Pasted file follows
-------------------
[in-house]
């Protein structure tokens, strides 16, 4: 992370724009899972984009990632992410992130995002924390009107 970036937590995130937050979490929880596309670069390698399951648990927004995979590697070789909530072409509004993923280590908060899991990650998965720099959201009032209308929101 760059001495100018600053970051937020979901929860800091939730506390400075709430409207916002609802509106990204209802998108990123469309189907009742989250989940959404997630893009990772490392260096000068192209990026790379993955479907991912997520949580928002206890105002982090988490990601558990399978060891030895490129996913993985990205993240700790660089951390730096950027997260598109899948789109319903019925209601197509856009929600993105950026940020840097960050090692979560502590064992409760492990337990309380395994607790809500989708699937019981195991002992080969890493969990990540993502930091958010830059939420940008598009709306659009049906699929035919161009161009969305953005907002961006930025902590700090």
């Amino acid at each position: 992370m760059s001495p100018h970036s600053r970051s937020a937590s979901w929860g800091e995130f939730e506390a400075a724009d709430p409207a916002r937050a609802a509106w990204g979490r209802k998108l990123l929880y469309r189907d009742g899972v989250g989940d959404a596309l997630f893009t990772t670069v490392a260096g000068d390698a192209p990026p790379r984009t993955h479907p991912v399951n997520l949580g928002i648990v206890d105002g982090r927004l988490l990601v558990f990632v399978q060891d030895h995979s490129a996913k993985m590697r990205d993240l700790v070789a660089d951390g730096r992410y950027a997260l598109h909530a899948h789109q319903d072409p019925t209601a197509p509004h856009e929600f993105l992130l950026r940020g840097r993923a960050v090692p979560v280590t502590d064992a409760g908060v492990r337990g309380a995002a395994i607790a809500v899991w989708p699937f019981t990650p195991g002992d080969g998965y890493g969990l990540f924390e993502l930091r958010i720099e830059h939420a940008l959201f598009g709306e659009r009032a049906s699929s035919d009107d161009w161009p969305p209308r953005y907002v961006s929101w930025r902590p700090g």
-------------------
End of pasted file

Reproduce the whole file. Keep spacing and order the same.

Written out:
[in-house]
């Protein structure tokens, strides 16, 4: 992370724009899972984009990632992410992130995002924390009107 970036937590995130937050979490929880596309670069390698399951648990927004995979590697070789909530072409509004993923280590908060899991990650998965720099959201009032209308929101 760059001495100018600053970051937020979901929860800091939730506390400075709430409207916002609802509106990204209802998108990123469309189907009742989250989940959404997630893009990772490392260096000068192209990026790379993955479907991912997520949580928002206890105002982090988490990601558990399978060891030895490129996913993985990205993240700790660089951390730096950027997260598109899948789109319903019925209601197509856009929600993105950026940020840097960050090692979560502590064992409760492990337990309380395994607790809500989708699937019981195991002992080969890493969990990540993502930091958010830059939420940008598009709306659009049906699929035919161009161009969305953005907002961006930025902590700090």
């Amino acid at each position: 992370m760059s001495p100018h970036s600053r970051s937020a937590s979901w929860g800091e995130f939730e506390a400075a724009d709430p409207a916002r937050a609802a509106w990204g979490r209802k998108l990123l929880y469309r189907d009742g899972v989250g989940d959404a596309l997630f893009t990772t670069v490392a260096g000068d390698a192209p990026p790379r984009t993955h479907p991912v399951n997520l949580g928002i648990v206890d105002g982090r927004l988490l990601v558990f990632v399978q060891d030895h995979s490129a996913k993985m590697r990205d993240l700790v070789a660089d951390g730096r992410y950027a997260l598109h909530a899948h789109q319903d072409p019925t209601a197509p509004h856009e929600f993105l992130l950026r940020g840097r993923a960050v090692p979560v280590t502590d064992a409760g908060v492990r337990g309380a995002a395994i607790a809500v899991w989708p699937f019981t990650p195991g002992d080969g998965y890493g969990l990540f924390e993502l930091r958010i720099e830059h939420a940008l959201f598009g709306e659009r009032a049906s699929s035919d009107d161009w161009p969305p209308r953005y907002v961006s929101w930025r902590p700090g």